Talk about lengthy subtitles! This book has a retro styling to it, but scratch the surface and you’ll find it quite modern in its outlook. Sam Kean takes us on a journey through the periodic table: its history, the properties of its elements, and how those elements have fascinated/charmed/influenced our lives from ancient times to the modern era. The Disappearing Spoon is a blend of physics and history, science and sociology.
Although loosely chronological, Kean’s organization is more thematic than anything else. The first chapters explore the origins of our knowledge of elements and the creation of early periodic tables (or equivalent structures). The last chapters discuss the future of elemental chemistry and particle physics, meditating on such lofty questions as the maximum number of elements out there. (Interestingly, the book’s explanation for why it’s unlikely there are more than 137 elements is incorrect, perhaps somewhat oversimplified or outdated.) In between, however, Kean groups elements together based on the types of stories he has dug up about them. Some stories are highly scientific, others are industrial, and others still are tragically personal.
This book was highly successful in terms of teaching me new and interesting things! I will likely forget most of the anecdotes Kean shares here, but some will stick with me. For example, I was fascinated by the story of molybdenum’s role in the First World War, how Germany secretly exploited the only industrial source, which was located within the United States, and the similar story of tungsten in the Second World War and Portugal’s shrewd but morally dubious cornering of the market.
Indeed, if The Disappearing Spoon is anything, it’s an advertisement for the importance of materials science. So much of our technological innovation—which in turn leads to vast social improvements—comes from tinkering with chemical elements and compounds, either to make manufacturing them more efficient or to combine them in new, hitherto unanticipated ways. Elements like gadolinium, chromium, niobium might sound exotic to us laypeople, yet they have become essential to modern computing. Our entire way of life is underpinned by elements and compounds we either haven’t heard of or don’t think much about. It’s cool and breathtaking at the same time, and I think Kean does a good job, through this selection of anecdotes, of illustrating the scope of human ingenuity (and occasionally, cruelty or shortsightedness) when it comes to chemistry and physics.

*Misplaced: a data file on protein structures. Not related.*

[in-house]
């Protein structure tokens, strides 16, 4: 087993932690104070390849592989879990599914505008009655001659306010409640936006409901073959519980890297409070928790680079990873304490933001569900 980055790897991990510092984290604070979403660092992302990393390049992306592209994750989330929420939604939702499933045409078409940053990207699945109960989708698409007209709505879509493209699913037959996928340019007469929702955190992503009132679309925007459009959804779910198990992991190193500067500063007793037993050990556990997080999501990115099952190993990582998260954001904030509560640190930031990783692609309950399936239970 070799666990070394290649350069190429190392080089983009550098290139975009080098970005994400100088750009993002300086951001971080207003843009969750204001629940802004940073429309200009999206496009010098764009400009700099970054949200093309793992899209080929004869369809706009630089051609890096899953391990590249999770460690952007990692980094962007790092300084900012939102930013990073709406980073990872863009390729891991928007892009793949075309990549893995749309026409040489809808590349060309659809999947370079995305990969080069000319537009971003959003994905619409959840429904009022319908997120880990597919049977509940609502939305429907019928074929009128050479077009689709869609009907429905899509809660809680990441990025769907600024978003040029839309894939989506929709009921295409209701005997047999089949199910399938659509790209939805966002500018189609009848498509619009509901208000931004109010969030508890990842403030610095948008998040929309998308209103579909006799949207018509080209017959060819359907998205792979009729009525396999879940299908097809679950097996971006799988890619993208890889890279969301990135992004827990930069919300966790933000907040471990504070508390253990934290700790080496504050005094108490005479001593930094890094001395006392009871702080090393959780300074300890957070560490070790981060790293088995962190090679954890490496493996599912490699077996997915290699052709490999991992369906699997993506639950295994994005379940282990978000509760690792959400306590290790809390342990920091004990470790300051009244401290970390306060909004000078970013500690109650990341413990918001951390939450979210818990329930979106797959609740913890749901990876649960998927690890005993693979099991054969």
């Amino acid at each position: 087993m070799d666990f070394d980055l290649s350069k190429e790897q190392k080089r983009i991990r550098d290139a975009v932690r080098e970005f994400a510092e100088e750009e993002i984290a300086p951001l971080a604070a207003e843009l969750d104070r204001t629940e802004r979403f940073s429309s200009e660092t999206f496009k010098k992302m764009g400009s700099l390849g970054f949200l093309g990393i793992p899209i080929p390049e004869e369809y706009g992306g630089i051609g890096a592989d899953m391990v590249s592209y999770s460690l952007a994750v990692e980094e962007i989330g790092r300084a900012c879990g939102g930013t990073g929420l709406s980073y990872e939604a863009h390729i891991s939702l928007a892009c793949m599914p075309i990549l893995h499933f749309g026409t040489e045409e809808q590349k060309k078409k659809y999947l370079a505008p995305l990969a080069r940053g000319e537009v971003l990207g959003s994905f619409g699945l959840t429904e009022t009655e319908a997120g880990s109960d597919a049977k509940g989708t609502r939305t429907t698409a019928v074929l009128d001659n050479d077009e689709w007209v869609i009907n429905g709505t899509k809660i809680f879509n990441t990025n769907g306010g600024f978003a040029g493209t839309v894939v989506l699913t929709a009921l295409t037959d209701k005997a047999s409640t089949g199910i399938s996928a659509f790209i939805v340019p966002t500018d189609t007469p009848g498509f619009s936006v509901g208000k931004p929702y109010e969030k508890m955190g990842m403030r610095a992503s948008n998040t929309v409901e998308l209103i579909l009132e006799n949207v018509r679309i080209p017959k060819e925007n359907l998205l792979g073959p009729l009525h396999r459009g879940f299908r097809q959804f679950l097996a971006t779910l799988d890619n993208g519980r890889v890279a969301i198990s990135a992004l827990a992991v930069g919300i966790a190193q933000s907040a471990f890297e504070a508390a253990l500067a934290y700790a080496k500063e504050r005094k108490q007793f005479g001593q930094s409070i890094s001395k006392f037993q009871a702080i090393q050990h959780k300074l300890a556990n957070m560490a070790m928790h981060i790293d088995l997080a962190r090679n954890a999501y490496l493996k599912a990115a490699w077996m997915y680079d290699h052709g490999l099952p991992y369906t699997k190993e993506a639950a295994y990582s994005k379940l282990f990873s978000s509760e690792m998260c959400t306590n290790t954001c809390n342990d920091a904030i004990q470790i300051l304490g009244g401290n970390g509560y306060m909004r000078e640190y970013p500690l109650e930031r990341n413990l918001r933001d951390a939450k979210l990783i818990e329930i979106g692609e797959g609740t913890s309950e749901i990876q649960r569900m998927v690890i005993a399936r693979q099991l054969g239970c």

The book dives pretty deep into the particle physics behind chemical elements too, which I wasn’t expecting from its description. It probably taught me more about electron shells and orbitals than I learned in my high school chemistry classes! I appreciate how Kean wants us to understand the deep links between phenomena like radioactivity and the decay of subatomic particles. Many of the stories Kean shares demonstrate how earlier investigators of the elements would observe a trait but not have a deep explanation for it, and quantum mechanics has helped us understand the why behind everything from an element’s reactivity to how common it is on Earth or in our universe.
The chemical elements are truly the building blocks of … well, everything. The Disappearing Spoon shows this and furnishes us with a lot of science while remaining quite accessible. I’ve got another element-focused book lined up to read soon as a companion to this one (I’ll update this review with a link when I’ve reviewed it) to continue my journey.